Please read our Greenygrey declaration in Churchill voice for Remembrance Weekend: We try to keep Britain and Europe free, safe and secular not because we think it is a perfect society or finished product, but because we think it is a developed civilisation, and hope it is heading in the right direction.
Extremist Liberalism and Placebo Effect
Combating extremism risks your becoming extreme, in what we call the ‘Bridge on the River Kwai syndrome’, after the classic film about a British officer who gets so involved with building a bridge while a P.O.W (prisoner of war) that he begins to work for the enemy.
To avoid becoming anti-extremist extremists, the Greenygrey tries to mix up its blogs between lots of different topics and categories.
With religious extremists claiming Godly credit for Hurricane Sandy, we think we’re justified in responding. So, here’s our sporting response:
The God Placebo
While a belief in God or something else can be a sporting motivational mind tool, we think it is a placebo effect, rather than God actually helping sportspeople who are often competing against people of the same religion.
Examples of a placebo effect at work aired last night on British television, with several people overcoming lifetime mental barriers with the aid of a placebo in the latest Derren Brown Channel 4 special.
God’s not Sporting
As Martin ‘Werewolfie’ Adams inferred on this very site, August 9th How to Win Gold Medals, to our knowledge God has never helped a totally untrained sportsperson win an Olympics or world title. Whereas world class sportspeople like Jonathan Edwards and Bruce Lee have achieved their goals without a belief in God.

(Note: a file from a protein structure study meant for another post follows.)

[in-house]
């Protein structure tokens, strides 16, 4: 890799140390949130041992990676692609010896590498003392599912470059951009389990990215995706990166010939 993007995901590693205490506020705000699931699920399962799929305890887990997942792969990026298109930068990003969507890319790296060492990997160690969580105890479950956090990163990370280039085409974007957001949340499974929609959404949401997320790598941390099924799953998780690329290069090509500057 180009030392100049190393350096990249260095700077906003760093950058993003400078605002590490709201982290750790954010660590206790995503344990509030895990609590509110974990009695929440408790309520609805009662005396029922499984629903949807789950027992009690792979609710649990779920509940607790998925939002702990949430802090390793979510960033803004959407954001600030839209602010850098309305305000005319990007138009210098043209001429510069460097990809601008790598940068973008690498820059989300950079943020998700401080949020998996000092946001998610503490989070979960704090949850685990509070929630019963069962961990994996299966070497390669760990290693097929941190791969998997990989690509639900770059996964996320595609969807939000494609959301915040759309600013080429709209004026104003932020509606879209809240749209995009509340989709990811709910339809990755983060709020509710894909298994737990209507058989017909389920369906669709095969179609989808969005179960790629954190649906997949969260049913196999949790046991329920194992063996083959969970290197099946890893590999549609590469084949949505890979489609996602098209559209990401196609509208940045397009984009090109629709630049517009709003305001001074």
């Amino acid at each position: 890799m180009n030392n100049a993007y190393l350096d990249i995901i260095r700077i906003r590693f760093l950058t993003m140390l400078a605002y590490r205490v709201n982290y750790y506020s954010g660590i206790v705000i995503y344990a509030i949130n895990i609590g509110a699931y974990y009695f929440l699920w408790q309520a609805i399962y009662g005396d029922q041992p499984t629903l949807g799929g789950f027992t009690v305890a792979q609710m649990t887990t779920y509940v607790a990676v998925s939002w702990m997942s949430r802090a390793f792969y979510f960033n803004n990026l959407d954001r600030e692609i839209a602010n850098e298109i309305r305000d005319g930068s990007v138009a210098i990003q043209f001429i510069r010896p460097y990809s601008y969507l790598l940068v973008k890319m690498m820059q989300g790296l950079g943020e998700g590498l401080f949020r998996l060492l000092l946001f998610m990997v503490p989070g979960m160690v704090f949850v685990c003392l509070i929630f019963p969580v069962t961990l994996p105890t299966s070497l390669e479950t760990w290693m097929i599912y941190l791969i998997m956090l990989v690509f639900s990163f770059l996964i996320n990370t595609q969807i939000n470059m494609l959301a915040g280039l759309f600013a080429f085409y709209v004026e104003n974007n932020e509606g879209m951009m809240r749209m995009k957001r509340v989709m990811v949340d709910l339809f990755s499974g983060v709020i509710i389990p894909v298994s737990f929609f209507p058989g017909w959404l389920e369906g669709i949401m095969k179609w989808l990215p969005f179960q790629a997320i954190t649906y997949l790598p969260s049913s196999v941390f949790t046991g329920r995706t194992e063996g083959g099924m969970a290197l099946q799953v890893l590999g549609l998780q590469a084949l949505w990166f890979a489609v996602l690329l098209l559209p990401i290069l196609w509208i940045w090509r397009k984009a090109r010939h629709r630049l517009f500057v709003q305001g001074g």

Sometimes, it seems like sportspeople from monotheistic religions think God is going to help them against sportspeople who follow the same God, as there is only one God per monotheistic religion.
If there is only one God per billion people, or however many followers the bandwagon propagandists claim it has, is it really going to have the time to choose sides and provide intervention on a personal basis?
And what would we think of a God who regularly lets good people die too young, and then helps its favourite sportspeople?
Godly Games and Careers
Other times, sportspeople thank their God when their team score a goal, point or run; but then the other team scores several. Does God desert them in the intervening period?
A similar story of ‘God-given’ success followed by ‘God-deserting’ failure happens over careers. Sportspeople thank God when their careers are on the rise, but when they age or tire of success, they usually lose to younger and hungrier competitors. Again, has God deserted them… or is it just human ability and the career cycle?
When there’s a 100-year-old world champion in a speed or strength sport who doesn’t train, and credits God, we might begin to believe in Godly intervention.
Interventionist God or Not
While these sporting examples seem trivial compared to the damage of Hurricane Sandy and other natural disasters, they are from the same philosophical question when it comes to blame and achievement: whether there is an interventionist God or not?
We will probably never know for sure whether there is a God, and how it works if there is one; so we have to learn, question and debate from the evidence we have. For us in sporting terms, it’s so that religious extremists don’t have a guilt-trip walkover.